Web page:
An experimentally robust model of monomeric apolipoprotein A-I created from a chimera of two X-ray structures and molecular dynamics simulations.

Segrest JP, Jones MK, Shao B, Heinecke JW - Biochemistry (2014)

Relaxed-eyed stereo views of the 15 ns model. (a) Mappingof thelocation of the five helical domains predicted by Chetty et al. usingH/D exchange40 onto a relaxed-eyed stereoribbon representation of the 15 ns model. Helical domains [markedas 1–5 (see Figure 3a)] of the 15 nsmodel predicted to be helical are colored red and helical domainsof the 15 ns model predicted not to be helical are green. The remainderof the nonhelical structure is colored gray. Prolines are shown asyellow spheres. The N-terminus is marked with a yellow N and the C-terminuswith a red C. (b) Cartoon representation of the 15 ns model in sameorientation as panel a. Helical domains are represented as cylindersand nonhelical domains as random coils. Color code: H5, green; H10,red; N-terminal helical domain, yellow; other helical domains, magenta;K40 and Y192, cyan and magenta spheres, respectively. The N- and C-terminiare indicated as in panel a.
© Copyright Policy
Related In: Results  -  Collection

License
Show All Figures
getmorefigures.php?uid=PMC4263436&req=5

fig5: Relaxed-eyed stereo views of the 15 ns model. (a) Mappingof thelocation of the five helical domains predicted by Chetty et al. usingH/D exchange40 onto a relaxed-eyed stereoribbon representation of the 15 ns model. Helical domains [markedas 1–5 (see Figure 3a)] of the 15 nsmodel predicted to be helical are colored red and helical domainsof the 15 ns model predicted not to be helical are green. The remainderof the nonhelical structure is colored gray. Prolines are shown asyellow spheres. The N-terminus is marked with a yellow N and the C-terminuswith a red C. (b) Cartoon representation of the 15 ns model in sameorientation as panel a. Helical domains are represented as cylindersand nonhelical domains as random coils. Color code: H5, green; H10,red; N-terminal helical domain, yellow; other helical domains, magenta;K40 and Y192, cyan and magenta spheres, respectively. The N- and C-terminiare indicated as in panel a.
Mentions: Figure 5a is a stereo ribbon image of the15 ns model. The five domains predicted to be helical by H/D exchangeand the four domains that are helical in the 15 ns model but not helicalas predicted by H/D exchange40 are coloredred and green, respectively. Figure 5b illustratesthe general conformation of the 15 ns model in the form of a stereocartoon in which the 10 helical segments are shown as cylinders. Thefollowing are key features of the model. (i) The C-terminal H10 (red)is nestled under the folded H5 helical hairpin (green) covering theantiparallel H4–H6 array (residues 100–120 and 144–164).(ii) The C-terminal and N-terminal domains, residues 226–239(red) and 7–31 (yellow), respectively, are in contact, formingan antiparallel helical array. (iii) H5 and the N- and C-terminalsegments are in the proximity of each other on the side of the modelfacing the viewer, a feature also found in the Silva25 model.

Bottom Line: Consequently, we combined these crystal structures into an initial model that was subjected to molecular dynamics simulations.We tested the initial and simulated models and the two previously published models in three ways: against two published data sets (domains predicted to be helical by H/D exchange and six spin-coupled residues) and against our own experimentally determined cross-linking distance constraints.We note that the best fit simulation model, superior by all tests to previously published models, has dynamic features of a molten globule with interesting implications for the functions of apoA-I.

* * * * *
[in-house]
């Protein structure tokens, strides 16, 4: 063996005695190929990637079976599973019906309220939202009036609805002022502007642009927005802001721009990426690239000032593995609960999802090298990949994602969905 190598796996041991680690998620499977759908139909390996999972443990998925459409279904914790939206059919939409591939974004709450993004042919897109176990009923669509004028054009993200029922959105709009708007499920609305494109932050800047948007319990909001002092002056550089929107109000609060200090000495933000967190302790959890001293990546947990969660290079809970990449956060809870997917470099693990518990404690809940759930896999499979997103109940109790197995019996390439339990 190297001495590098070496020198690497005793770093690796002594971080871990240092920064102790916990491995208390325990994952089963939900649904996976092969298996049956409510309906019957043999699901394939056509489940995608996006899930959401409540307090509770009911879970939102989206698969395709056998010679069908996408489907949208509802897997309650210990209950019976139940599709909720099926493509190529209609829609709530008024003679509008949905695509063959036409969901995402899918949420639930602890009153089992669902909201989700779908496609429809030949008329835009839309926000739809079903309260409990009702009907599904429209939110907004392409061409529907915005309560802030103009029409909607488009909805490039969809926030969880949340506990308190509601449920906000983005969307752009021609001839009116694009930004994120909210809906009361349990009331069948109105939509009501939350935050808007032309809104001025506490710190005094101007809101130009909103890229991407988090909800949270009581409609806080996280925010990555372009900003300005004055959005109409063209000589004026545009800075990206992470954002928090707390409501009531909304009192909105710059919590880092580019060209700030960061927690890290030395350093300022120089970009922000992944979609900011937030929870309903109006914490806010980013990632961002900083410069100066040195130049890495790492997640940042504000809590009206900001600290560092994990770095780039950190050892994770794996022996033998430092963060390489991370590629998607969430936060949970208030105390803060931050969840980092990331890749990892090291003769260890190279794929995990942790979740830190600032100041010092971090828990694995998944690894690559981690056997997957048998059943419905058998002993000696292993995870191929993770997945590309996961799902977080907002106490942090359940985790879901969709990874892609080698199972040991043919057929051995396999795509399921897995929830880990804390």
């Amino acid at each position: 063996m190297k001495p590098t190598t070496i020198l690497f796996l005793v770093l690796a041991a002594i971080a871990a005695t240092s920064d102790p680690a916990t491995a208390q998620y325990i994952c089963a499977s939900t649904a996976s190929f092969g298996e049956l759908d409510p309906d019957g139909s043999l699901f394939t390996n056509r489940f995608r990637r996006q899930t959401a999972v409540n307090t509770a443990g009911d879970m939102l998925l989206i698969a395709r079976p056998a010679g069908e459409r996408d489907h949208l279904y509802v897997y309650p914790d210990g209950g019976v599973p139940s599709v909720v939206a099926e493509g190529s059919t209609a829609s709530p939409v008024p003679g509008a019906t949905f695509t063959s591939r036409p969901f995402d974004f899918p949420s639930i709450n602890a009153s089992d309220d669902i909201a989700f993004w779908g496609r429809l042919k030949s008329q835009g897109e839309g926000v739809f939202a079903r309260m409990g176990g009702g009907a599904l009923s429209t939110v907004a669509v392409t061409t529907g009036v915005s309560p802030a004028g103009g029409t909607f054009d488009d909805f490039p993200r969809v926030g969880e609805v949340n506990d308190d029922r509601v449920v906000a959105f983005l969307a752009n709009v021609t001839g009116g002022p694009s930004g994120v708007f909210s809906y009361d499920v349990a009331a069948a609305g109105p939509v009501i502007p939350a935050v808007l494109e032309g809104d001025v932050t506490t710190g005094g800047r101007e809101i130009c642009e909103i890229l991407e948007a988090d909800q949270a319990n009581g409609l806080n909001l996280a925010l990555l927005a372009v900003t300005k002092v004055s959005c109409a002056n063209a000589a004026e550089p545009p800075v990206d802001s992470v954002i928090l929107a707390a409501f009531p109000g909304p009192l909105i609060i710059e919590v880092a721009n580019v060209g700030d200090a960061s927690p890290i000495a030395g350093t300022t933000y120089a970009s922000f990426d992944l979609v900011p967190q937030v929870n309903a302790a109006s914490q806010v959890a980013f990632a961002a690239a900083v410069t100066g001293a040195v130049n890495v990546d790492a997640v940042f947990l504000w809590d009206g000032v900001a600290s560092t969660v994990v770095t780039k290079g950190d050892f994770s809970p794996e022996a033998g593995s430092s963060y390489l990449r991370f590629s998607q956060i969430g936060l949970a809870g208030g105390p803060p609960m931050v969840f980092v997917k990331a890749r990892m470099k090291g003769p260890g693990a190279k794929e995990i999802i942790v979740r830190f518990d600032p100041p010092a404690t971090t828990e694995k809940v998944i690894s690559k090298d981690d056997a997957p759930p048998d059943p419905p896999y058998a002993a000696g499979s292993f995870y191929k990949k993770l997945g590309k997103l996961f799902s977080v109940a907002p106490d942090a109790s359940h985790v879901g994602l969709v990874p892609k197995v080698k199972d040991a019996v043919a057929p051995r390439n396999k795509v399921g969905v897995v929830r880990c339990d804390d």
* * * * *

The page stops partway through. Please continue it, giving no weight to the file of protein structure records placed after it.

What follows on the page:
View Article: PubMed Central - PubMed

Affiliation: Department of Medicine, Atherosclerosis Research Unit, and Center for Computational and Structural Dynamics, University of Alabama at Birmingham , Birmingham, Alabama 35294, United States.

ABSTRACT
High-density lipoprotein (HDL) retards atherosclerosis by accepting cholesterol from the artery wall. However, the structure of the proposed acceptor, monomeric apolipoprotein A-I (apoA-I), the major protein of HDL, is poorly understood. Two published models for monomeric apoA-I used cross-linking distance constraints to derive best fit conformations. This approach has limitations. (i) Cross-linked peptides provide no information about secondary structure. (ii) A protein chain can be folded in multiple ways to create a best fit. (iii) Ad hoc folding of a secondary structure is unlikely to produce a stable orientation of hydrophobic and hydrophilic residues. To address these limitations, we used a different approach. We first noted that the dimeric apoA-I crystal structure, (Δ185-243)apoA-I, is topologically identical to a monomer in which helix 5 forms a helical hairpin, a monomer with a hydrophobic cleft running the length of the molecule. We then realized that a second crystal structure, (Δ1-43)apoA-I, contains a C-terminal structure that fits snuggly via aromatic and hydrophobic interactions into the hydrophobic cleft. Consequently, we combined these crystal structures into an initial model that was subjected to molecular dynamics simulations. We tested the initial and simulated models and the two previously published models in three ways: against two published data sets (domains predicted to be helical by H/D exchange and six spin-coupled residues) and against our own experimentally determined cross-linking distance constraints. We note that the best fit simulation model, superior by all tests to previously published models, has dynamic features of a molten globule with interesting implications for the functions of apoA-I.

Show MeSH
Related in: MedlinePlus